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Tuesday, July 23, 2024
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Outages are the unkindest cuts

There were almost 100 power cuts in Wairarapa over the weekend. PHOTO/MARY ARGUE

Thousands without power as magpie causes outages

Severe weather and cold winds contributed to almost 100 power cuts in Wairarapa over the weekend and Transpower say it would be two years until outdated equipment is replaced.

There were 88 power cuts in Wairarapa that left 7300 customers without power.

A power cut closed both Masterton’s Bin Inn and Premier Workshop premises on Queen St on Tuesday.

Bin Inn owner Sally McQuade said the outage was not necessarily caused by wild weather.

She said a Powerco crew was working hard to restore a blown underground power cable and hoped the store would reopen yesterday.

A resident near Mauriceville said there had been four power cuts in the past four days at his home and they had been without power since 3am yesterday.

At 8.45am on Tuesday there were 104 customers without power in the region, however this continued to climb throughout the morning with 267 customers without power two hours later.

Outages on Powerco’s website reported a power cut in Tinui affected 90 properties at 6.45pm that had not been repaired by time of print on Tuesday night.

A power cut in May that caused outages to about 7000 homes was the result of a magpie flying into an outdated circuit breaker and was almost identical to a power cut in February 2020 where a magpie left about 10,000 customers without electricity.

At the time of the 2020 power cut, South Wairarapa District Council Mayor Alex Beijen sought a review to ensure steps were put in place to prevent the same thing from happening again.

“The ability of a bird to plunge the entire South Wairarapa into a blackout is not an acceptable situation to be in,” Beijen said.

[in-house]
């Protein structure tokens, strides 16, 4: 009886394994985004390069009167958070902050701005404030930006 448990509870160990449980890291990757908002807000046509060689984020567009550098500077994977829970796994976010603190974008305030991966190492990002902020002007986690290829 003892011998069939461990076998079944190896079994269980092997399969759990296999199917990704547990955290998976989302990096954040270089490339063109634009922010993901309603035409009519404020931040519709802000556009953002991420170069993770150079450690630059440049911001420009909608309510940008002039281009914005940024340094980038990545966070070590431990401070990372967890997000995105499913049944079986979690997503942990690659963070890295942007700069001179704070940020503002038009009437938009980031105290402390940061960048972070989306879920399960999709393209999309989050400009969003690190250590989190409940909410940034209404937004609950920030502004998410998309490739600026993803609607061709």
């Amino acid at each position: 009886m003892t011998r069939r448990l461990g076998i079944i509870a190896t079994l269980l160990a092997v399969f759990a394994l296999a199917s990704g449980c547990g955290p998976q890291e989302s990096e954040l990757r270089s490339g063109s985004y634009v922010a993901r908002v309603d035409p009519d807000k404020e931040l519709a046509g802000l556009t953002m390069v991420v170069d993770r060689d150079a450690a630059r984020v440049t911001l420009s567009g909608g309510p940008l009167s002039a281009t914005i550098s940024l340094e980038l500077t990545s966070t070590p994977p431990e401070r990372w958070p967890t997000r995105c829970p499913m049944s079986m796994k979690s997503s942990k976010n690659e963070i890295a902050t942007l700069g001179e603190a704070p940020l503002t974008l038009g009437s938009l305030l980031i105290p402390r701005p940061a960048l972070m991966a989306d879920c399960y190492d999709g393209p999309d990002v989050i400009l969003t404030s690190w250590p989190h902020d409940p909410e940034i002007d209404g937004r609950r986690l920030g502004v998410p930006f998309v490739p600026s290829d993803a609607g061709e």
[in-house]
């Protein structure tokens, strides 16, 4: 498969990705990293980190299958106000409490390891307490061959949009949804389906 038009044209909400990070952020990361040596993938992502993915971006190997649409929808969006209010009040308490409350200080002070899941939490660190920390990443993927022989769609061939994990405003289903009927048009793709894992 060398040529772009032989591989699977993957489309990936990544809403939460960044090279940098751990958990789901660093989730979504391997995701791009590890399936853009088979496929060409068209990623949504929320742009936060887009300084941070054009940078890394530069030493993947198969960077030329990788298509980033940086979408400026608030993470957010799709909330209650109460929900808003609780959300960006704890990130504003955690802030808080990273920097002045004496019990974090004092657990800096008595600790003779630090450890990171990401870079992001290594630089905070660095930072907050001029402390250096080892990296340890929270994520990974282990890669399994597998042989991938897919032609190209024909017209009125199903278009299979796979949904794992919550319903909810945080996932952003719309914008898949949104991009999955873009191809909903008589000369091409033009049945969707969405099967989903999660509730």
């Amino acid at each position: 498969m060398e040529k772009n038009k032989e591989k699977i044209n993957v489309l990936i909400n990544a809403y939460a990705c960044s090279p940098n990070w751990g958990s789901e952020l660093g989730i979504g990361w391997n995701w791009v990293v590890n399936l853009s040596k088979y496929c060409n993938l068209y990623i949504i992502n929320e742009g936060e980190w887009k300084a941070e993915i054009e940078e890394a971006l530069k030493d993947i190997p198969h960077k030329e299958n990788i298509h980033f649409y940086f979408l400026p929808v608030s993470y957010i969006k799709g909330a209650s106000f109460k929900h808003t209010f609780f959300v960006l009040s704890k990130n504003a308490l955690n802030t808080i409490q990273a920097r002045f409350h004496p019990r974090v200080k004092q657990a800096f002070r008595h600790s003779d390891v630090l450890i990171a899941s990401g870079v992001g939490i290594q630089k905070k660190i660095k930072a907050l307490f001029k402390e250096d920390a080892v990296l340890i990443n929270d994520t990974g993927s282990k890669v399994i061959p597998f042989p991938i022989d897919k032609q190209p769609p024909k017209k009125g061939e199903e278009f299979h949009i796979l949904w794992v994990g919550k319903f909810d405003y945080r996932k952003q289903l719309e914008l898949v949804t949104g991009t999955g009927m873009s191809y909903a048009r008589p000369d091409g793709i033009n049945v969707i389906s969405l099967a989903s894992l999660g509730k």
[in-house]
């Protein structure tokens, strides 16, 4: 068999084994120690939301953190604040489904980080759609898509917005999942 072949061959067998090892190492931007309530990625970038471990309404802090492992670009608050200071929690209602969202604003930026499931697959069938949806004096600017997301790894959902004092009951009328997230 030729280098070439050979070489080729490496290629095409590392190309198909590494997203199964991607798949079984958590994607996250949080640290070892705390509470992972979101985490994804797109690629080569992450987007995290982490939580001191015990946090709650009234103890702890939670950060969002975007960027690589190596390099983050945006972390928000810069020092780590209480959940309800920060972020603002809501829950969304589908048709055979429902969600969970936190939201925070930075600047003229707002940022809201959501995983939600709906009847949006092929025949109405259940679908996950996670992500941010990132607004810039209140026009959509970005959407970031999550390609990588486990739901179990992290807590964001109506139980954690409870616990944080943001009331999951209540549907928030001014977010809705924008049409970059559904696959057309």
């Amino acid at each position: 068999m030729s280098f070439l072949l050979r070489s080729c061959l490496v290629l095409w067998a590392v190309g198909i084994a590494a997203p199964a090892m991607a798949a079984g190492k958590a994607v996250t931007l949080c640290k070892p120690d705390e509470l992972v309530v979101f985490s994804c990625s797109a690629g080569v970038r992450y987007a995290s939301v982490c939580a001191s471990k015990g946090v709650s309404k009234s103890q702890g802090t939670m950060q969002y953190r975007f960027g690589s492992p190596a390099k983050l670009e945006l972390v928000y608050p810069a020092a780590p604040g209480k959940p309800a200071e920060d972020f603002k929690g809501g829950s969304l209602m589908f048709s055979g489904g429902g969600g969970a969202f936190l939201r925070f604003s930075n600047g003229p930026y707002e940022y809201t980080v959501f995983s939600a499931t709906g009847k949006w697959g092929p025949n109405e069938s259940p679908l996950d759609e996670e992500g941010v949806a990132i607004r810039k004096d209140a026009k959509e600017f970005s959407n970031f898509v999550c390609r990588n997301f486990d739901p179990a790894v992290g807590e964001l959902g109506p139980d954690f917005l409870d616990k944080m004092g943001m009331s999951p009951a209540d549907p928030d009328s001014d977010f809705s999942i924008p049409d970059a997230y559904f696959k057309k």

Transpower general manager for grid delivery Mark Ryall apologised for the loss of electricity and said they were working on upgrading the network in Wairarapa.

“As you will be aware the outage was caused by an errant magpie – however, our investigations have also shown that the impact was greater due to a faulty piece of equipment, a circuit breaker, in the older 33kV switchyard.

“Had this circuit breaker behaved as intended, the only casualty would have been the magpie – in other words, we would not have had a loss of supply to the area.”

Ryall said that Transpower and Powerco had plans to retire the older switchgear including the circuit breaker and replace the equipment within two years.

“Transpower and Powerco have works planned on this substation which will retire the older 33kV outdoor switchgear, including the circuit breaker involved in this outage, which will also reduce the exposure to errant wildlife.

“Specifically, the work involves taking the older low voltage and outdoor switchyard and moving it to an indoor facility.

“That project is in the design phase now, and we expect it to be under way on the ground in the next two years.”

Beijen said he was happy the fault had been identified and would ensure the network is upgraded to prevent the frequent power cuts to the district.

“I’m pleased that the fault has been identified, and that work is programmed to prevent future issues.

“It is important that small rural communities receive due attention to infrastructure upgrades, and I will be monitoring Transpower’s upgrades to ensure our network is modernised to an acceptable minimum standard.”

Under Powerco’s customised price-quality path set by the Commerce Commission, Powerco has minimum reliability standards they must deliver, and must report annually to the commission including on quality standards that limit the frequency and duration of network outages.

General manager infrastructure regulation at the Commerce Commission Andy Burgess said there were no plans to investigate the latest outages.

“The commission has no plans to formally investigate the recent outages on Powerco’s network at this stage,” Burgess said.

“If we find that an electricity distribution business has not met the quality standards that have been set, we may seek a range of remedies in court against the distributor for that underperformance, including the imposition of pecuniary penalties, or an order that compensation be paid to parties that experienced loss or damage.

“The significant number of power outages across the country over the weekend is not unexpected given the weather conditions. If Powerco breaches its quality standards, we may take weather events into consideration in our investigations, and test network design and reliability standards.”

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